The University of Birmingham holds one of the largest academic libraries
in the country and boasts an outstanding research collection,
incorporating an astonishing 2.7 million books and scholarly periodicals
-- as well as 3 million manuscripts -- across 10 sites, along with more
than 16,000 electronic resources.
Title: Specialist libraries at the University of Birmingham
Duration: 6.23 mins
Professor Michael Dobson (Director of the Shakespeare Institute): There’s all the difference in the world between receiving knowledge at second hand that’s been summarised for you and passed on by others, and actually being able to look at the real primary evidence for yourself. And one of the great things about working at the University of Birmingham is that we have so many specialist libraries. For me, the most important is the one here in Stratford at the Shakespeare Institute, but in total the university has three million manuscripts and an extraordinary collection of books dating back to 1471.
Jacque MacDonald (PhD Student): We have a library here that has resources that are not only varied but if you’re interested in Renaissance drama, it’s all here under one roof. At the moment I’m doing an MPhil on the Jacobean [Masks - 0:09:37], specifically looking at the distinctive qualities of the supernumeraries that performed in these [Masks] and this means that I need not only 35 texts, some of them are very very rare and hard to find and it’s amazing because I have found all 35 texts in the Shakespeare Institute Library alone. Sometimes I need some very specific material such as I needed the white block papers from Longleat and the Institute was able to get me some microfilms that I could see diagrams of some of the choreography of musicians that were on and that’s been not only vital to my Masters degree, it was vital to my MPhil and inspired me to go on for a PhD next year.
Margaret Roper (PhD Student): My area of research is Shakespearean graphic novels, so I’m looking at things like the text, I’m looking at visual images of Shakespeare, I’m looking at performance. The Shakespeare Institute library collection covers a vast range of contemporary culture. It has a wonderful collection of newspaper and magazine articles that extends over 50 years and so you can see what was happening with Shakespeare in contemporary culture. It also has materials on popular culture, youth culture and even includes some graphic novels.
Karin Brown (Shakespeare Institute Librarian): My role in the Shakespeare Institute library as Manager is to maintain and develop the collections at this particular site and we do that in close collaboration with the academic staff and with the students in order to ensure that they’ve got all the resources that they need for their particular area of research. A major aspect of our work concerns guiding and navigating the students round the vast amount of resources we hold at the university, from the printed collections which we hold here and at the main library on other sites, to the growing amount of electronic resources that are becoming available. So part of our job is just guiding the students through those resources.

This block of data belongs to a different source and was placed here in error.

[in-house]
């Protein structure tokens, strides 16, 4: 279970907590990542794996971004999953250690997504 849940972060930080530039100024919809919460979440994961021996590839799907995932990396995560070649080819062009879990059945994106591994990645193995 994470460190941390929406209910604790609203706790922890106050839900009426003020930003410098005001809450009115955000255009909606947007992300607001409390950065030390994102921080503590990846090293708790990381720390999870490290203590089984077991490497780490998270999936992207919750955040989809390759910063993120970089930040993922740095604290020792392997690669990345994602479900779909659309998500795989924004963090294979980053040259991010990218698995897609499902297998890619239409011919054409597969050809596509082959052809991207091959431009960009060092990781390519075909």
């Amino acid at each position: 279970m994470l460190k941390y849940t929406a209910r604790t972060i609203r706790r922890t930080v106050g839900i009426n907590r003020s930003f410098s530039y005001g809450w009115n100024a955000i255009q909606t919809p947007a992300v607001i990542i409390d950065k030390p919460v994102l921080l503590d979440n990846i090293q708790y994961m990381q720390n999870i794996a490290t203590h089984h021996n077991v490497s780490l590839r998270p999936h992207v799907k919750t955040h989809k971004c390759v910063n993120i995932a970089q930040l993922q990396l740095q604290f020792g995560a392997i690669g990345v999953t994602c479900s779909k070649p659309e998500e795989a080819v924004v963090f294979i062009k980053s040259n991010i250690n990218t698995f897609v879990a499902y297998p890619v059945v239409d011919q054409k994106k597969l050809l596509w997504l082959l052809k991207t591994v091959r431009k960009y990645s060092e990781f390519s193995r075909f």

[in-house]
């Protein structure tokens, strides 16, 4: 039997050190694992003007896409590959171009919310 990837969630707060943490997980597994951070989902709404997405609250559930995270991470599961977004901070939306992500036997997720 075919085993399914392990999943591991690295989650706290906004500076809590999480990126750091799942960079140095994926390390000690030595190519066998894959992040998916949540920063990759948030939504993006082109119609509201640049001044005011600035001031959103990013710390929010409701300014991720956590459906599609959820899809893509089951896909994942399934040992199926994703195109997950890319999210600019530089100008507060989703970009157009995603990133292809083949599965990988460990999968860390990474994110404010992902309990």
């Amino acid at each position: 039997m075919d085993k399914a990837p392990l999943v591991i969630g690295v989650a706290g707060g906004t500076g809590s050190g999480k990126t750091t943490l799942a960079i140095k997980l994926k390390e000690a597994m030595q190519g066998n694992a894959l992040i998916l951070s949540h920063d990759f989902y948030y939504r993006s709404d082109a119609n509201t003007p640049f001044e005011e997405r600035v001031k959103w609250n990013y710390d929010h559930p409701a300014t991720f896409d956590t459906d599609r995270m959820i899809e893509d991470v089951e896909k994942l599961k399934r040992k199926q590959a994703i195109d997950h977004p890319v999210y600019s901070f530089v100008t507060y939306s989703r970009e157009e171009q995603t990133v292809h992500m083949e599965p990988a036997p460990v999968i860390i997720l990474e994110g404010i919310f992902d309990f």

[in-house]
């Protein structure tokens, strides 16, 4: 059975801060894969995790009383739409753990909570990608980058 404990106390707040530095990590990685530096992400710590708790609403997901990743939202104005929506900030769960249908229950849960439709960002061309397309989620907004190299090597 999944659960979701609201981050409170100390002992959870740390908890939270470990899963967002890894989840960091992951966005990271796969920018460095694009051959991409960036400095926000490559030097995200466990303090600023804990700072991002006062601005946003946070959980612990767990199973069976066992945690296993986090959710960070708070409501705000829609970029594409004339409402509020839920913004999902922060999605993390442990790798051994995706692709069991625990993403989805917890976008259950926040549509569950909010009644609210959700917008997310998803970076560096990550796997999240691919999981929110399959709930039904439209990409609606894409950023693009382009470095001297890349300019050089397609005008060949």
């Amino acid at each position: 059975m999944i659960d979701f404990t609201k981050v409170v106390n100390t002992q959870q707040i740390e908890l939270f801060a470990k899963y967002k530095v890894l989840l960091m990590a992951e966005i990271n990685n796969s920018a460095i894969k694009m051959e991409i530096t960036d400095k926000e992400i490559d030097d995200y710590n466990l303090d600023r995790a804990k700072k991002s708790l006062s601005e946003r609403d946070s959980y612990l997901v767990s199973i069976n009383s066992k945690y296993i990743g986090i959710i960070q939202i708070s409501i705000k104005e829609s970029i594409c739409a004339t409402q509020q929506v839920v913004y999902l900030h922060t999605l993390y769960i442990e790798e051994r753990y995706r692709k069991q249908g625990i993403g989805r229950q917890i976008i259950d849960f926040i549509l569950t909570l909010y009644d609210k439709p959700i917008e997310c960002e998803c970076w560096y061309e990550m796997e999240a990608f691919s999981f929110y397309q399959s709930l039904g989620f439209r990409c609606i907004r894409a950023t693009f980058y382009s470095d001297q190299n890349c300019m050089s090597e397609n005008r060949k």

Erin Sullivan (Lecturer and Fellow): Here at the Shakespeare Institute we have MA distance learning students from all over the globe, lots that are in the UK, but also lots that are in continental Europe, in parts of Asia, the Middle East and the United States, so they need to be able to access the kinds of research materials that you use when you’re a postgraduate student and they need to be able to do it online. We’re also thinking about ways in which we can take the unique resources, the archival resources we have here, and make those available to students through new initiatives like the virtual manuscript room which takes original documents that you won’t be able to find at any other library in the world, things like Kenneth Brannagh’s shooting script for his Henry V, or Zapharelli’s shooting script for his Hamlet, also theatre notebooks; how we can get some of those online so that students can use those to do original primary source research. We’re thinking very much about how to make sure that the things we want our students to read and study are available easily to distance learners so we’re working with the library to digitise select chapters of certain books so that students are able to log into web-CT which is our virtual learning environment and there they can read pdfs of certain articles online or certain book chapters and that can really be used as a jumping off point to the research that they complete as they continue on in the course.
Matthew Rampley (Chair of Art History): I’ve been here just over a year at the Barber and what we’ve got here in the reading room is actually just a tiny proportion of the total collections that the Barber has got. My own particular research interest is to do with the art criticism and the emergence of art history as a discipline in the late 19th Century and the library really has quite extraordinary collections in that regard. It has really very unusual and important and quite rare historic monographs from the mid-19th Century onwards which have been very useful for my research, and it also has really quite rare collections of periodicals. Outside of London and possibly Oxford and Cambridge I think it’s one of the most important resources that we have in Britain.
Professor Michael Dobson: The University of Birmingham has so many extraordinary collections in its libraries, not just the collection here at the Institute but in the music department there’s the Barber Music Library, there’s the Barber Fine Art Library, the Harding Law Library, the Barnes Collection in Medicine and the Orchard Learning Resource Centre. All these enable students and faculty at Birmingham to actually get among the evidence and make their own knowledge for themselves.
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